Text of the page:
Opposites Collide

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During Woodworth’s visit to the capital, she met and spoke with Jon Burns. Burns is a firm Republican and serves as the House Speaker.

Finding Middle Ground

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The two were able to hold a civil discussion and reaffirmed Woodworth’s belief that just by knowing queer people makes someone more inclined to support queer rights. Woodworth says that they “found some commonality.”

Growing in a New Direction

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After her transition in 2020, Woodworth has been a pillar of her community. She works tirelessly to bridge the social gap between religion and queerness, showing that one can identify as both. She reports that her church has made spiritual growth.

A Safe Haven

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 Her church has been working hard to do what they can for LGBTQ+ people. As one of the founders, Woodworth has always believed that a church is a place without judgment. It should offer an escape from racial and gay persecution.

Neighborhood Church

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Woodworth co-founded the congregation with her partner. They had been married to each other before Woodworth’s transition, and are still married today. Her partner has been working in ministry for over a decade, spending the last 4 years at Neighborhood Church.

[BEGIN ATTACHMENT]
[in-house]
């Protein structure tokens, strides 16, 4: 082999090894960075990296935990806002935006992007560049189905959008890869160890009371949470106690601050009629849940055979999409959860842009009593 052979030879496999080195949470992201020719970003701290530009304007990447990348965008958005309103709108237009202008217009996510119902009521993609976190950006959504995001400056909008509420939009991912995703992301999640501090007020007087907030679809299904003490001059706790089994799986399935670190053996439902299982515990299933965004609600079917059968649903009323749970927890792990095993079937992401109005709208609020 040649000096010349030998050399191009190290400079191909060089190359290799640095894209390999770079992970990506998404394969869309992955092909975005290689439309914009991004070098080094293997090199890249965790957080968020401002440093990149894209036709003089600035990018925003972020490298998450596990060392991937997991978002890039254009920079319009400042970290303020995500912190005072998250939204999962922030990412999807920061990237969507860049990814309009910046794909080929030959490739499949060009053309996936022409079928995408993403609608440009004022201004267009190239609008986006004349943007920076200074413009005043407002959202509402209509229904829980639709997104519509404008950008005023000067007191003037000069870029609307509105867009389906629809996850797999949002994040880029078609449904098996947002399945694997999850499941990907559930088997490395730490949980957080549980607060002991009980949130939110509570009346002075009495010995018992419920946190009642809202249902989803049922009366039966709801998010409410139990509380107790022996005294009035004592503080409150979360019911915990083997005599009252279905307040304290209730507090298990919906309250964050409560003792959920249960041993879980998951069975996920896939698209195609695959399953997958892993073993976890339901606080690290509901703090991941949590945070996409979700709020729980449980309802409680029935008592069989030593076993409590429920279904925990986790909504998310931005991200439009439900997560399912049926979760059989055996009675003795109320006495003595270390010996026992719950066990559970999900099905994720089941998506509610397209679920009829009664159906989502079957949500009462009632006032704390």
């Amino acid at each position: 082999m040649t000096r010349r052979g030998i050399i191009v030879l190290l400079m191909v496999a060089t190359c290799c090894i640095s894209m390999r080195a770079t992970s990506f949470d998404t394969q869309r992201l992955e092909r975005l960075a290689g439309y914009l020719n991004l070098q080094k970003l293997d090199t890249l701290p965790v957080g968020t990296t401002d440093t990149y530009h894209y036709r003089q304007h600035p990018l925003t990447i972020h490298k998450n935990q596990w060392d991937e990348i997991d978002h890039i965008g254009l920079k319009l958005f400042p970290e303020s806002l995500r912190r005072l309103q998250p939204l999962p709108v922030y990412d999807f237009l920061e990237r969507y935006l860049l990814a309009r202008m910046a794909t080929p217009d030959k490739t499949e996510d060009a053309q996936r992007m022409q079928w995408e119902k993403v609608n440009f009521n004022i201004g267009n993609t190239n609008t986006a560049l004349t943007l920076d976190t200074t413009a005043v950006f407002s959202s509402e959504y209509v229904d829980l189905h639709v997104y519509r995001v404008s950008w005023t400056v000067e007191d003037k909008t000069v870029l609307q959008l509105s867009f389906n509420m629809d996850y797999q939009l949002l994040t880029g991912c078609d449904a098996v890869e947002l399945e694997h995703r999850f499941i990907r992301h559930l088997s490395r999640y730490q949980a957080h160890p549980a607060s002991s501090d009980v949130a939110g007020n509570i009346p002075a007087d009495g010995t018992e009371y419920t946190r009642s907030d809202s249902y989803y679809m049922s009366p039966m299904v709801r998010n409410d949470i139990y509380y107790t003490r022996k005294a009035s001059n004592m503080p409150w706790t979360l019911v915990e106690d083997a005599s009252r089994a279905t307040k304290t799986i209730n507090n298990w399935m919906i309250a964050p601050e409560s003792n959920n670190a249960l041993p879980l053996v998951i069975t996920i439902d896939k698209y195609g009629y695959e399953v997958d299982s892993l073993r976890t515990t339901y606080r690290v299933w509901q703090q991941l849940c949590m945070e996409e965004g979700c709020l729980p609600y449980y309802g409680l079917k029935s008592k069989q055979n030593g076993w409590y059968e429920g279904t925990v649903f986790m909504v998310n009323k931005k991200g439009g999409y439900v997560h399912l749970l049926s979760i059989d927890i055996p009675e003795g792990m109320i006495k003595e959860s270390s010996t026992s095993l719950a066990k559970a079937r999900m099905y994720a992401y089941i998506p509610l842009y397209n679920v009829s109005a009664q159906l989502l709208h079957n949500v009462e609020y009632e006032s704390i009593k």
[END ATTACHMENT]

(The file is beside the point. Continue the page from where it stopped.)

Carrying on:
Not Like Other Churches

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This welcoming approach to LGBTQ+ people is refreshing, as Methodist congregations are in a great debate about the topic. Traditional teachings do not recognize gay marriage but, conveniently for Woodworth, mention nothing about identifying as trans.

A Double Holiday

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Key spiritual players like Woodworth come at a pivotal time in social politics. This year, conservative Christians were outraged with Easter Sunday sharing the same calendar slot as Trans Day of Visibility.

Mad at What?

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The outrage was mainly directed towards current President Joe Biden, who officially recognized the day of visibility. Individuals like Woodworth, however, embraced the conjoined holiday.

Praying for a Better Future

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Woodworth and the rest of her congregation have great hopes for the upcoming election. They are optimistic that voters who are pro-LGBTQ+ will turn out in support of the queer people in their lives that they know and love.

A Divine Calling

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In an era where trans rights hang at a precipice, Woodworth stands firm in her mission of promoting love and acceptance. While she may be just one person, her story has reached her state legislation, and that is a feat that cannot be underestimated.

The post Georgia Trans Church Minister Shakes Up Conservatives in Anti-Trans Bill Defiance first appeared on Pulse of Pride.